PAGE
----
Local rally recalls 2012 Newtown tragedy




 

 

While bells in Connecticut tolled 26 times to honor the lives of the 20 children and six adults killed one year before, more than 30 people weathered the wind on the corner of Westlake and Thousand Oaks boulevards Saturday in support of the still-grieving families.

Armed with signs reading “Remember Sandy Hook” and “Newtown is our town,” the goal of the rally was to remind the local public that gun violence is pervasive— not to push the buttons of gun owners or make a political statement about gun legislation, according to organizers.

Each time a car honked during the two-hour rally, the group felt their message was being heard.

Alan Weiner, head of the Conejo Valley chapter of Organizing for Action, which sponsored the rally, said the noise in Westlake and all across the country was to remind people that change is brought on by action.

“ It’s about spreading the message, making people who honk their horn feel like, ‘OK, I’m standing up for something,’” Weiner said. “All we’re trying to do is start making some noise so people remember that (they can make the difference).”

Organizing for Action, a registered nonprofit, is an offspring of the 2008 community-organizing group Obama for America. The group now organizes rallies and supports causes that follow the agenda of President Barack Obama.

Weiner said the group used the hashtag “#WeAreNewtown” on social media platforms Facebook and Twitter to spread the message and get others involved.

Janet Eckhouse, the organizer of the rally and a team leader for the Conejo Valley chapter, repeatedly emphasized that she and her team did not organize Friday’s rally to push gun control legislation.

“Today, we’re about remembering Newtown . . . and (the school shooting) in Colorado magnifies it as well,” said Eckhouse, referring to the shooting at Arapahoe High School in Centennial, Colo., the previous day, Dec. 13, that left the shooter dead and another person in a coma.

The organizer said many of the Saturday’s ralliers were part of Organizing for Action, but concerned members of the Ventura County Democratic Party and local mayors also took part.

“We invited all of the mayors from Ventura County to Agoura Hills,” Eckhouse said.

Mayor Fred Gaines of Calabasas, Mayor Pro Tem Illece Buckley Weber of Agoura Hills and Councilmember Ellis Green, former mayor of Port Hueneme, attended. Each raised a sign supporting Newtown and spoke with demonstrators.

As a member of Mayors Against Illegal Guns, Gaines said he is close to the situation and feels it is about time to close loopholes that allow guns to fall in the hands of potentially dangerous individuals.

“Honestly, one of the greatest failures of the United States is the inability to gain control of these guns,” he said.

To make a change, Gaines said, voters must realize violence doesn’t just happen on TV screens and in the movies.

“(Violence) is not just far away from home. In the LAX shooting not long ago, Brian Ludmer, a Calabasas high school teacher, was shot,” he said.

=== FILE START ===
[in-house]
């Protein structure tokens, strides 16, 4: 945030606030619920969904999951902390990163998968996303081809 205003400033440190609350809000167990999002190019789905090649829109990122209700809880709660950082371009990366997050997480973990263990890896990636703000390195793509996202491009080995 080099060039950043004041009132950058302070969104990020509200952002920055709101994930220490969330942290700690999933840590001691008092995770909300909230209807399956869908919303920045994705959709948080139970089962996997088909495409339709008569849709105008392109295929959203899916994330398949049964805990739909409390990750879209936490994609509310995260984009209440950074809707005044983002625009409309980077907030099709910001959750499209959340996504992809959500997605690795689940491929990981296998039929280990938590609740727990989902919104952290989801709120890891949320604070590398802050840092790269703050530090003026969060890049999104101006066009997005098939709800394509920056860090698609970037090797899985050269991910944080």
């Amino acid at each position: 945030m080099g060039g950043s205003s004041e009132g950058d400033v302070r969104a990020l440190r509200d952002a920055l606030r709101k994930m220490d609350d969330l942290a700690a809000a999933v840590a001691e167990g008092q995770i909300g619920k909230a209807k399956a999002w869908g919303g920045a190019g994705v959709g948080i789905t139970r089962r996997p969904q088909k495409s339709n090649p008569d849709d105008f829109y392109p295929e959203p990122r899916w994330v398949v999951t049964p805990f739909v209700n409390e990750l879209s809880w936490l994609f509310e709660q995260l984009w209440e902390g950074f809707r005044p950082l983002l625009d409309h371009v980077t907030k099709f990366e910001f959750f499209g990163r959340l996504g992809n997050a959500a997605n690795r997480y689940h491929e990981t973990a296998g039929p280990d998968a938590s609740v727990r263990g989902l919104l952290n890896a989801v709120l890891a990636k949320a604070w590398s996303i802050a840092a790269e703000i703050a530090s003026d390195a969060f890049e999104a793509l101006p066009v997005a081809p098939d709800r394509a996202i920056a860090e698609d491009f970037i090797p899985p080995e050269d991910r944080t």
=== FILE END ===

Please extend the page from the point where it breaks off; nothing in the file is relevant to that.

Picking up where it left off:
For a mayor, he said, a violent shooting in your city is a nightmare.

“It’s devastating. It unfairly paints a picture of all the people in a city and most of all is a tragedy,” Gaines said. “We can’t become numb to it; we have to do everything we can to prevent it from happening again.”

Green said he had no problem adding the rally to his schedule.

“This is the best way to support the community. (Newtown) has suffered enough, but we can’t let people forget,” Green said. “We have to do our jobs as adults and protect children. This is a time for all of California to stand up.”

Not all passing motorists were pleased with the rally. Some shouted about gun rights as they drove by, others held their finger out the window.

Buckley Weber said she understands the fear some have of losing their Second Amendment rights, but that’s not the only message.

“I support gun legislation, but I also know there’s a delicate balance between (Second Amendment) rights and keeping kids safe,” she said. “It’s time to keep kids safe and take the next step.”

Demonstrator Ruth Lauro of Simi Valley heard a motorist, stopped at a red light, yell out that guns shouldn’t be taken away from law-abiding civilians.

“We’re not trying to take away your guns,” Lauro responded. “If you’re a hunter, you’re a hunter. But when you’re not hunting, lock away your guns so your children don’t get them and become the criminals.”

Team leader Satya Karra reached out to high school students in the area through social media to appear at the rally, but few came out to show their support.

Two Agoura Hills high school students who didn’t want to give their last names were the only minors present.

Chloe and Caroline, both 16, expressed their frustration with the lack of support from local young people.

The girls said they plan to start a club on campus to raise awareness and get more students out to rallies with Organizing for Action.

“We find it personal for our generation because we’d be the ones affected if a school shooting happened,” Chloe said. “(Students) might think there are more important things like homework —or studying for finals—but there’s always time for something more important.”


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